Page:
Read people quickly to improve communication – no crystal ball required
At the core of any successful relationship and the key for us all to improve communication lies that old chestnut – good rapport. With good rapport comes trust and openness swiftly followed by meaningful conversations and understanding.
We all know that this is the ideal scenario for a consultant/client relationship, but not all of us possess the skills to shortcut the process to improve communication. For the consultant, this can mean lost opportunities to get to the real issues quickly and potentially return work once you do get there. The consultant can find themselves creating different disputes and unfortunately adding to the disputes that are the real issue for the company they are there to support.
Do you recognise any of these people & which best describes you?
1. The Activist: learns by having a go; wants to have a go now; frustrated by debate; doesn’t worry about making mistakes.
2. The Reflector: Likes experiences where they have time to assimilate information before making a judgement. They don’t like to make mistakes and can come across like they procrastinate. They like things to be perfect and don’t want to be rushed.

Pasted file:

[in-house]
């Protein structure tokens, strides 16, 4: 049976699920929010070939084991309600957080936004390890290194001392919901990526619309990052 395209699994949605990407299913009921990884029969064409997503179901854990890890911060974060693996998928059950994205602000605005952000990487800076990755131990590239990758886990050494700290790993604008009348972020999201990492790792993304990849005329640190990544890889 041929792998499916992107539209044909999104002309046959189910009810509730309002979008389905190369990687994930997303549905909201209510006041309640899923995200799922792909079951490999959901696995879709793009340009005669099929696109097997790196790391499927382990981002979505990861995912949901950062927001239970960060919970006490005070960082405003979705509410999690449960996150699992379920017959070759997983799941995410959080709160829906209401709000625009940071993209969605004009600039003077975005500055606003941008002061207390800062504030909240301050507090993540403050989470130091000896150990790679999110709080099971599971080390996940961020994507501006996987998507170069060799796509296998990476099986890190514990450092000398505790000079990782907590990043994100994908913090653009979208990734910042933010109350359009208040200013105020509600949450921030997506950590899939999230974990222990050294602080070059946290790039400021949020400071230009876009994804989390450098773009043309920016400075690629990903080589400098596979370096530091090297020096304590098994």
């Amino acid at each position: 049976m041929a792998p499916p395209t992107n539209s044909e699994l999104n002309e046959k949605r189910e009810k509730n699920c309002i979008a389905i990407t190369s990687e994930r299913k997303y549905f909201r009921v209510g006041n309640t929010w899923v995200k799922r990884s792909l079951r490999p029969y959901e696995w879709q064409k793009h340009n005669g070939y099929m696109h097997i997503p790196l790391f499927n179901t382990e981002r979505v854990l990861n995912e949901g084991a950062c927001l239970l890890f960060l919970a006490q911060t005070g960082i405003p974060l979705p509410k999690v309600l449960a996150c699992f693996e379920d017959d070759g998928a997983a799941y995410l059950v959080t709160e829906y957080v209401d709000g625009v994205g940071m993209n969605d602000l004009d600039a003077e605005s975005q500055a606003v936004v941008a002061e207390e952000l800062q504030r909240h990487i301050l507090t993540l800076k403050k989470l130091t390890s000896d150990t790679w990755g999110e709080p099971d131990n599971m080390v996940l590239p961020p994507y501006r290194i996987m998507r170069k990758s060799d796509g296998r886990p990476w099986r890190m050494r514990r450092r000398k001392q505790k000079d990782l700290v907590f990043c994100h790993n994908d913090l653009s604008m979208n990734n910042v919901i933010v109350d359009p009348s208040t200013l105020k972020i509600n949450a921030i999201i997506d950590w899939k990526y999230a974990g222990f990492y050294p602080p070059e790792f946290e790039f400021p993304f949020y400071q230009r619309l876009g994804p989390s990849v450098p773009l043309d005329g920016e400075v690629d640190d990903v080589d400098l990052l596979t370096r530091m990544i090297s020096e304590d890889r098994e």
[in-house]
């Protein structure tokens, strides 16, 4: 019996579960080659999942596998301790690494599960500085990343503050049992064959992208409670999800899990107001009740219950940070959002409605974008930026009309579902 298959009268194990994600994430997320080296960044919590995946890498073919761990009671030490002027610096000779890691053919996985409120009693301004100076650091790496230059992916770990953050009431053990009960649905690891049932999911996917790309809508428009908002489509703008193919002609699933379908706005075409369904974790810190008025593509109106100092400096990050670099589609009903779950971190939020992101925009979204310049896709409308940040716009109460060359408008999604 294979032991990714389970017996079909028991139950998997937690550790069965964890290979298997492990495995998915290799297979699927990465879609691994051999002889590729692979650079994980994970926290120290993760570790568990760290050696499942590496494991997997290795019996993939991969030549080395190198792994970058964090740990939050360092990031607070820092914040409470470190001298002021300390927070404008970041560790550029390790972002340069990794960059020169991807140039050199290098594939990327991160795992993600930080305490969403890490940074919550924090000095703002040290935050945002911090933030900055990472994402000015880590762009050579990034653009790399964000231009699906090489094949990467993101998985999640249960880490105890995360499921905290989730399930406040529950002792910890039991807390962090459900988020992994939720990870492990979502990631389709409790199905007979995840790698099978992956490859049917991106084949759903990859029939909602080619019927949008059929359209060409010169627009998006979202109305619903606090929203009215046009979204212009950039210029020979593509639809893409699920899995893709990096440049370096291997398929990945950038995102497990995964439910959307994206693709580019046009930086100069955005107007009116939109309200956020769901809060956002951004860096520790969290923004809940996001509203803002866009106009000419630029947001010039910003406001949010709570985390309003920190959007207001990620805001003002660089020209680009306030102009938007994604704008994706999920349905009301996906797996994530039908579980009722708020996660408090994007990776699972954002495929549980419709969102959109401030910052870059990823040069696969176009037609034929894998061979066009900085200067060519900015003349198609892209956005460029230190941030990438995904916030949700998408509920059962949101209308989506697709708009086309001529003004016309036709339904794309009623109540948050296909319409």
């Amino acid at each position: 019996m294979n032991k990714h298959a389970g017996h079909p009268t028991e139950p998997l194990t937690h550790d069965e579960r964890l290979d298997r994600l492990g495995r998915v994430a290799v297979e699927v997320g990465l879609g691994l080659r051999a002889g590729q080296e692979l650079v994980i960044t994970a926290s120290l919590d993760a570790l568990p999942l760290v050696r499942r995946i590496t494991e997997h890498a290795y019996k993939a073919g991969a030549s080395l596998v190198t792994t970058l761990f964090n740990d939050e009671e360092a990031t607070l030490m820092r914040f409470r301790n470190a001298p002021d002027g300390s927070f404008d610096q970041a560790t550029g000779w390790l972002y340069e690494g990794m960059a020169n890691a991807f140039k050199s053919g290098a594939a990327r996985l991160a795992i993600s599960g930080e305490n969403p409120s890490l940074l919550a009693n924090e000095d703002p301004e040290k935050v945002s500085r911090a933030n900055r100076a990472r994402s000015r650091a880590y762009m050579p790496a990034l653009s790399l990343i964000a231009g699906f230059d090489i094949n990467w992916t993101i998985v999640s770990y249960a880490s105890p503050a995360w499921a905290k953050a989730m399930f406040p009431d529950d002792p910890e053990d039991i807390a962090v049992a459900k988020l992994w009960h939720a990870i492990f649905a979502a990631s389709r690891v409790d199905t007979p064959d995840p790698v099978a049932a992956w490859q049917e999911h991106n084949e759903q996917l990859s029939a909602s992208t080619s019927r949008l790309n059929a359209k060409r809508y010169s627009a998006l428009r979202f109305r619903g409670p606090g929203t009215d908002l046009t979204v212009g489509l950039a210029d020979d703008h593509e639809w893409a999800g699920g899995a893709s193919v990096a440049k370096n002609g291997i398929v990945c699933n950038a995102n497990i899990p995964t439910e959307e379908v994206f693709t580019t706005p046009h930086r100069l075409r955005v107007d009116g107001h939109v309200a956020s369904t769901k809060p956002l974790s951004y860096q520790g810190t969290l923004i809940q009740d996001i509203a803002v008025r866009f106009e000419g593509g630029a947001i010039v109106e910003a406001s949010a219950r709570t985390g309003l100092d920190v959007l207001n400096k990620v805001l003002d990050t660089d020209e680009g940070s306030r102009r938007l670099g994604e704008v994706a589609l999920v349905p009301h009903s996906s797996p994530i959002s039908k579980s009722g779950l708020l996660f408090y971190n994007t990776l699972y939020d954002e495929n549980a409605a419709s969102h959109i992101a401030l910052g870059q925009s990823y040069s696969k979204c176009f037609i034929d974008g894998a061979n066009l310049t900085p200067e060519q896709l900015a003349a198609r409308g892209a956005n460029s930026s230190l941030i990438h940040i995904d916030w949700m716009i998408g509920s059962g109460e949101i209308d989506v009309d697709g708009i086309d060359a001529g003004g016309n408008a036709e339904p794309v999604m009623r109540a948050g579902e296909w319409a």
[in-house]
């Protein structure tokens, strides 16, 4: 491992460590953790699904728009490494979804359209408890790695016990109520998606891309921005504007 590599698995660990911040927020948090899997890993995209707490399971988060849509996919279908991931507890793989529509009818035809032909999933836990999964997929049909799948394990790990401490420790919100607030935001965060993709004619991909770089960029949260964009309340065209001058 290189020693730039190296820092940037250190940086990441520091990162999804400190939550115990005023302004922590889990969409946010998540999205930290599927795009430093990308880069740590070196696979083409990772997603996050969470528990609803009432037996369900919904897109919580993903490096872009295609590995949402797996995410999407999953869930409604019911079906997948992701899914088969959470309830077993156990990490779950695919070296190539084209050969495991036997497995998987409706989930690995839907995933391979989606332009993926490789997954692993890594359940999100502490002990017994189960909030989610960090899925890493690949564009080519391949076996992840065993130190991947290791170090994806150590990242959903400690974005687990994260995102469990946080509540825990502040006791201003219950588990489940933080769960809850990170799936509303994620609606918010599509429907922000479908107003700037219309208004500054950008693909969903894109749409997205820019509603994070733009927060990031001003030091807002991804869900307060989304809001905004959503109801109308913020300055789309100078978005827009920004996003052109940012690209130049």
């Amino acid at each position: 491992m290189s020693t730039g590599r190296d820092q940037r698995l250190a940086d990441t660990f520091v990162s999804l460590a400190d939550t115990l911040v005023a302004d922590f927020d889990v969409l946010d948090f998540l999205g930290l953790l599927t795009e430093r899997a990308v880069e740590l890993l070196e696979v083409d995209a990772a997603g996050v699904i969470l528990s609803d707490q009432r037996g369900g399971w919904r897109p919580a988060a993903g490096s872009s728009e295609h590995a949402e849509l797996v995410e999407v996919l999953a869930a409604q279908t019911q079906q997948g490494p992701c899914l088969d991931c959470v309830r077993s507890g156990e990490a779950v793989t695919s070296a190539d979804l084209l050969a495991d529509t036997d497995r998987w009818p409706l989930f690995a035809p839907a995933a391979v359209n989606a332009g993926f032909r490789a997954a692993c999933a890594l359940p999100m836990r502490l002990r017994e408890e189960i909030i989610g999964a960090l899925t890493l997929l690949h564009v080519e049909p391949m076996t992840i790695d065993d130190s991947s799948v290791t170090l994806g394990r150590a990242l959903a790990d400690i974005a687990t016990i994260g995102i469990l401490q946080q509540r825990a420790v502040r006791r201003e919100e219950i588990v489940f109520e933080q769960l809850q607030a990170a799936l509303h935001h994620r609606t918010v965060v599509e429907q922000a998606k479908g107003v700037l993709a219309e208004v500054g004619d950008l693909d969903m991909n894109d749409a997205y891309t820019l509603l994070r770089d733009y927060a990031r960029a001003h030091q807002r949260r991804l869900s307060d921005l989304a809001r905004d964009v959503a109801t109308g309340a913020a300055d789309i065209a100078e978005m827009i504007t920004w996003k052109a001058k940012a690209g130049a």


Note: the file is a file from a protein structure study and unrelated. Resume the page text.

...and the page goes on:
3. The Theorist: They like to integrate logic into sound theories; they like to work through step by step. Unstructured situations cause them anxiety.
4. The Pragmatist: Likes things to have very clear practical value and likes to test ideas. ‘Good enough’ will suffice. The activities need to have an immediate purpose; they do not want to have to keep refining what they do and find theoretical discussions tedious.
A word of warning – there are no good or bad styles. The styles reflect how a person learns – that person could be you learning about the client business – or a client learning about how to change what they do. What could possibly go wrong?
Well, if you are an activist talking to a theorist you will probably really annoy each other and build up a barrier for you to improve communication instantly. If you want someone to do something because of what you say, then you need to say it in a way that they will listen and be ready to react; lack of awareness of this leads to many frustrating conversations. Try and tune in first of all to yourself and then to others.
For further information, research ‘Honey and Mumford’ Learning Styles.
Penny Whitelock FinstLM